Building your own website can be a tough task. And believe me when I say it, its really tough than it sounds. Finding and sticking to a platform that suits your needs needs extra effort and thought. And since I have faced such problems myself, I decided to write out how I chose a platform for my website so that others can take benefit of the process.
Inititally when I purchased my domain in 2010, I had no idea what to do with it. I was new to the concept of domain names and it really seemed interesting to me to own a property on the Internet, an identity on the virtual online world. So to satisfy my curiousity, I went ahead and purchased asitkhanda.com for ₹1500 ($21) from Go Daddy. And like anything we purchase in life, I simply left it at that. And it wasn't until 2013 that I decided to do something with it.
In 2013, I found out about Blogger and how you can use it to have your own blog but I couldn't find of a way to point people to my blogger site when they typed in asitkhanda.com so with extensive research for months, I finally learned about redirections and used it to point people to my blog. So whenever people would type asitkhanda.com, it would redirect them to asitkhanda.blogspot.com. That was my first attempt to have my own website. The site still exists today but with no content whatsoever because I didn't write any posts back then. It went on for a year when I finally stumbled upon Wix.
Wix was particularly new to me and at the time, it hadn't even come to India. But the 'free' option is what really attracted me. Also, being a design obssessed guy I was definitely in for the beautiful design (for the time). Drag & Drop to create a website? That was freaking mindblowing in itself. Cause all I knew back then was that you have to write huge amount of code to get the theme you wanted. But there was one big problem (which still exists today), the free plan doesn't allow you to link up to your own domain so I ended up using the same redirection technique I mentioned earlier.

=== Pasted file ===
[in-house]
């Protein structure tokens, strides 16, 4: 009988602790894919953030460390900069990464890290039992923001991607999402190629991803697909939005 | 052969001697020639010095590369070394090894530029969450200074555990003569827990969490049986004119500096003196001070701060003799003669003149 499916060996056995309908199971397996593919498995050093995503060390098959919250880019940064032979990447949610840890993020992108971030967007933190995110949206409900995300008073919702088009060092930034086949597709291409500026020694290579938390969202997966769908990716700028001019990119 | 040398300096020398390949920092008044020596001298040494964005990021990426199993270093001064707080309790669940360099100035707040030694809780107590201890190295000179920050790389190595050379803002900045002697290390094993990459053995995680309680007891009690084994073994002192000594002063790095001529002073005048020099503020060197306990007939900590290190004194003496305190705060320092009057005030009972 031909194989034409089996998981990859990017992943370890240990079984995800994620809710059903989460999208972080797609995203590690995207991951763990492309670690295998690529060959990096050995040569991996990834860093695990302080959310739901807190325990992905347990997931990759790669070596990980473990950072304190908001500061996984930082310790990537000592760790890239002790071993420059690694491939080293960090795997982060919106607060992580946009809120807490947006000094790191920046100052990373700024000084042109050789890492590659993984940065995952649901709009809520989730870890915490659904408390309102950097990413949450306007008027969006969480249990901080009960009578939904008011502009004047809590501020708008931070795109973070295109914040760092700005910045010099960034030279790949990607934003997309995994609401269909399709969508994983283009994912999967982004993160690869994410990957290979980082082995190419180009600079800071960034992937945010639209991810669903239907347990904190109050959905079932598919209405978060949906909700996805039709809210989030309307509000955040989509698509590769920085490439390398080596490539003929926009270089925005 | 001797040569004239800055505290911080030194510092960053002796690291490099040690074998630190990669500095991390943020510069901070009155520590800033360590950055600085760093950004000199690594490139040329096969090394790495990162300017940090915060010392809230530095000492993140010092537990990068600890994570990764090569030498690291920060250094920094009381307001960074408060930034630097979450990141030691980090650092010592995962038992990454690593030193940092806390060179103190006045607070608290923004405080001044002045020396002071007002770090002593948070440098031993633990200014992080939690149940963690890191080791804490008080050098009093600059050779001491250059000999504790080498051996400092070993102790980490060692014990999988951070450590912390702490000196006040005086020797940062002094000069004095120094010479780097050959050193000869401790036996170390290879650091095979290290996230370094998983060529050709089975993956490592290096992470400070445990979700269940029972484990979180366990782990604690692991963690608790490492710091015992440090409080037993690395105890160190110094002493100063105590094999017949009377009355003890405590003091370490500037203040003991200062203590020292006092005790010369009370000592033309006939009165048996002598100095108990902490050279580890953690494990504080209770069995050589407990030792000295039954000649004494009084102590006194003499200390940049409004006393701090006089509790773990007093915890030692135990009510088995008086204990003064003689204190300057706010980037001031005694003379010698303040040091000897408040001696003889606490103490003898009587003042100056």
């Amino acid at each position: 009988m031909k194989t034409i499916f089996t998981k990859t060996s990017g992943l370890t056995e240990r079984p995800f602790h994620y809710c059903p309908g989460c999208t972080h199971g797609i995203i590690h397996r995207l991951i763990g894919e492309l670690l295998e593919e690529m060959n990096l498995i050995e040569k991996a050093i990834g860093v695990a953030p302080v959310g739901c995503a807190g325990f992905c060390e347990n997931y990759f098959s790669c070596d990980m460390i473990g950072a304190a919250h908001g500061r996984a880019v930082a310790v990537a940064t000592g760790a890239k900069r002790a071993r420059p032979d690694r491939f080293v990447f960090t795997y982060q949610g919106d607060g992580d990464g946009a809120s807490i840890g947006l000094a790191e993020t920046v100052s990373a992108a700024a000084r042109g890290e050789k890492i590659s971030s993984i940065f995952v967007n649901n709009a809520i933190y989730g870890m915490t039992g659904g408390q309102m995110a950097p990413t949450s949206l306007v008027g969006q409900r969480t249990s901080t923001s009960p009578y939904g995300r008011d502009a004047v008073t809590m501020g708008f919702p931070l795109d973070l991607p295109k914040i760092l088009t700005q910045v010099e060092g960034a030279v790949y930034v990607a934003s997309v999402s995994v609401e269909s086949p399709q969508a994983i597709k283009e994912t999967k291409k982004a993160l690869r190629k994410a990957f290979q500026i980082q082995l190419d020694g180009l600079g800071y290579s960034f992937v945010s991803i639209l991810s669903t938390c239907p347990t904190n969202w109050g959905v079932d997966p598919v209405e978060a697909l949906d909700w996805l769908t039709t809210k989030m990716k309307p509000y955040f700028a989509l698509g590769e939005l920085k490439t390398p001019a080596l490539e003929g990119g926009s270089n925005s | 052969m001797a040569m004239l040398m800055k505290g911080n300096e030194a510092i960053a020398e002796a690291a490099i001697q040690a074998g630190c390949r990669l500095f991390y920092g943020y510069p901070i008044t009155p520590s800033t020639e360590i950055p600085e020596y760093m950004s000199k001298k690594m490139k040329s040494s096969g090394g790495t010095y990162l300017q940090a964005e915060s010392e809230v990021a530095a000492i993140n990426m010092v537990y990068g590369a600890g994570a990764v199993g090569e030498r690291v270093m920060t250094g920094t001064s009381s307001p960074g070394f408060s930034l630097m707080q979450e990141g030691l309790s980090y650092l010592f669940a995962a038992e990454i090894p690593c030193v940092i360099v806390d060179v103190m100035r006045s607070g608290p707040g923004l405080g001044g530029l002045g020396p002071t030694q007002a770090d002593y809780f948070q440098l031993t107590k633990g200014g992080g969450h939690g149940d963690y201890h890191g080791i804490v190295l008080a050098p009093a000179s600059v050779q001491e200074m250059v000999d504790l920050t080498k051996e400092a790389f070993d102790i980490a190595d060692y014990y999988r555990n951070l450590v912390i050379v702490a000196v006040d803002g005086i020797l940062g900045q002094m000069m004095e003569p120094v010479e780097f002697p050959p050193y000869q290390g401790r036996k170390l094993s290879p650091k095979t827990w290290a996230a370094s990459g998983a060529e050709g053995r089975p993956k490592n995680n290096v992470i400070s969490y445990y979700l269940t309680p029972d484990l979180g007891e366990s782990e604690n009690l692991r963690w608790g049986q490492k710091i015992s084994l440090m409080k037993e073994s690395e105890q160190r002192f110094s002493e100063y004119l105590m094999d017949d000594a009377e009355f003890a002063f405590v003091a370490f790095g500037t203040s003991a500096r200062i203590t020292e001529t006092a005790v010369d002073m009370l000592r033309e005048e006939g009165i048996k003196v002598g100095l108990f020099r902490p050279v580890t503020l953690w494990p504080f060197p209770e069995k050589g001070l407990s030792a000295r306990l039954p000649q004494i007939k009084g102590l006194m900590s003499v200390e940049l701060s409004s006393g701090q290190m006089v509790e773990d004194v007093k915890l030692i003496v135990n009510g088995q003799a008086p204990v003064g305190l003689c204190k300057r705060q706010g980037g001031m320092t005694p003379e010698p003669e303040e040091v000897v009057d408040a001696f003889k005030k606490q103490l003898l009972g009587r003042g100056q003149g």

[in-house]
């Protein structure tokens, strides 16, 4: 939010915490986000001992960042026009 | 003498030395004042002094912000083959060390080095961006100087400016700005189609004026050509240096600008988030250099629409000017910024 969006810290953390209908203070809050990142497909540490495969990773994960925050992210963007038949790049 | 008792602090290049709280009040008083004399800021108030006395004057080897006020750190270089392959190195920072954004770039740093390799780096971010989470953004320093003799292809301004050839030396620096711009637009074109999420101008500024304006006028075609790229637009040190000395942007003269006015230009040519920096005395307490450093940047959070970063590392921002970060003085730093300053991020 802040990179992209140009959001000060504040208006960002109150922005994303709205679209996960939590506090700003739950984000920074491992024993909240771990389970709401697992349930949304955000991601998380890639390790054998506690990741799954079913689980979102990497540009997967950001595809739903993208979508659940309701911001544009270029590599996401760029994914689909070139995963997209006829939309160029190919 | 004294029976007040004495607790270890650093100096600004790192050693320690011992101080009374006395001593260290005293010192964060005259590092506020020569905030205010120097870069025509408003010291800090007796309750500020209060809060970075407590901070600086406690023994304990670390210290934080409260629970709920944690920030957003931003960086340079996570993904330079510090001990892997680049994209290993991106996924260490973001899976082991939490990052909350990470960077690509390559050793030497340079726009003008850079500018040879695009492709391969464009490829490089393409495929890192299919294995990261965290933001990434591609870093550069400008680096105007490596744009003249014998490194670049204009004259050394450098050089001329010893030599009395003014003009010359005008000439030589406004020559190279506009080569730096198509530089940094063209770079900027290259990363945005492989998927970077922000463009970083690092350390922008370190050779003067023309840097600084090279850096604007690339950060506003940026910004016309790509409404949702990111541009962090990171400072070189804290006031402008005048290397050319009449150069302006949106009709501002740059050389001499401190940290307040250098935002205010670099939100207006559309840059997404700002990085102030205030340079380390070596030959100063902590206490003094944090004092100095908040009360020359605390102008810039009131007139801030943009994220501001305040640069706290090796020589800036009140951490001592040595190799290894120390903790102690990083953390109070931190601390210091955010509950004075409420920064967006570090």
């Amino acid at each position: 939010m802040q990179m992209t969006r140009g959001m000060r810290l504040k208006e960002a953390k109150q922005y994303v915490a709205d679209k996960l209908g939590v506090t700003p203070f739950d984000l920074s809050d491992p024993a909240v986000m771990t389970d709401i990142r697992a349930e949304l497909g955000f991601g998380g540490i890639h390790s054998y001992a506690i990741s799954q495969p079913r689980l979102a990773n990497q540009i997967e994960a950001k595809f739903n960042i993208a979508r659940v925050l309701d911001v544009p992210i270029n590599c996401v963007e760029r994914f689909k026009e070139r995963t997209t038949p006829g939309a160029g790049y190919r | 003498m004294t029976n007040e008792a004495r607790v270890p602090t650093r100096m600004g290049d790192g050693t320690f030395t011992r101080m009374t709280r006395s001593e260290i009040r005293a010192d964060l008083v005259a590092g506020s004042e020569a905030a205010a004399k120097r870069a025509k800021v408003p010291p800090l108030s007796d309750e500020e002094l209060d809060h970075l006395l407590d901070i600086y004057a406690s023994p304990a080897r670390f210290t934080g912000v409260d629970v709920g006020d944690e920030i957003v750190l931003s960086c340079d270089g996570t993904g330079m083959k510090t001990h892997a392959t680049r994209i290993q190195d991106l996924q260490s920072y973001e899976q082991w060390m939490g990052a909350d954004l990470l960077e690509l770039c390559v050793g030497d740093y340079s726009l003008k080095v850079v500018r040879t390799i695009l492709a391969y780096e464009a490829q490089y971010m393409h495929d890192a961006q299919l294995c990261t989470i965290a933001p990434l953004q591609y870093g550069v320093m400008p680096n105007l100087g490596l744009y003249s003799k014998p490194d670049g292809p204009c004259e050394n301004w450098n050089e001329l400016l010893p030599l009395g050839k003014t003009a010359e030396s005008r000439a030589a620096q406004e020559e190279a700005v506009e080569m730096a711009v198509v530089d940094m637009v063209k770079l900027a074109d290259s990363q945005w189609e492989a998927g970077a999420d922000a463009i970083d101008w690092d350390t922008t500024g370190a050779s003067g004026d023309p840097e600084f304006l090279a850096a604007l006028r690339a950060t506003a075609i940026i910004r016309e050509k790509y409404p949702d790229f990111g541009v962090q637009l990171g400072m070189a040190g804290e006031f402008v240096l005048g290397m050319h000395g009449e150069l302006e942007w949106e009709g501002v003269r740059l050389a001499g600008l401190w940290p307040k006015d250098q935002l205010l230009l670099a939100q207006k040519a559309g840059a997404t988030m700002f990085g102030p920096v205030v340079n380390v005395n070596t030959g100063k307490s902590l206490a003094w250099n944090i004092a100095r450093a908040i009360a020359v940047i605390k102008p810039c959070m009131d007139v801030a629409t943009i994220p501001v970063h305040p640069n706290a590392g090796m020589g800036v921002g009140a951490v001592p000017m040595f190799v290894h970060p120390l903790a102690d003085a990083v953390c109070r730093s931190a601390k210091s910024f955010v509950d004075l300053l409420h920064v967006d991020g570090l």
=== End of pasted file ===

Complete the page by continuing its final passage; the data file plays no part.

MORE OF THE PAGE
Two years passed by with the Wix platform, I mainly kept my photos on the site to highlight my photography and blogging at the time, was completely out of the scenario. Then WordPress jumped the to India and made a big splash. It was already available for India but it was never localized, especially the pricing. And with that, a huge swath of hosting platforms bursted onto the scene and out of nowhere, Indians suddenly had access to cheap hosting plans. That was the first time, I became interested in the idea to pay for hosting my website. I did my own research and found out that hosting on wordpress.com has its own disadvantages and so I instead opted for Cloudways managed hosting. It costs me $10/month back then using Digital Ocean servers. Blogging now became the prime spot as WordPress sites are usually primed towards that unless you make massive modifications on the backend. But what kept troubling me was how complex WordPress was, it wasn't a problem in general but for a person like me who just wanted to blog, there were way too many options than I can ever use.
It was during this time that I learned about Ghost, the open source blogging platform built on Node.js unlike WordPress which is built on PHP. Ghost really provided a clean and minimalistic interface and it immediately caught my eye. It was built for bloggers and writers. But the problem was Node.js hosting was very knew at the time and the only Ghost hosting was provided by the people at Ghost themselves and it was way too expensive for me to be able to afford it.
I also happened to stumble upon carrd.co, a minimalist website creator. It has a yearly pricing which is very affordable and offers you 10 different website from the same account. I immediately switched to it and off loaded my blog to Medium. Until very recently, I was using that when finally Digital Ocean announed affordable Ghost hosting plans and now, with this redesign I intend to keep this for the forseeable future, writing about topics that I actually want people to care about.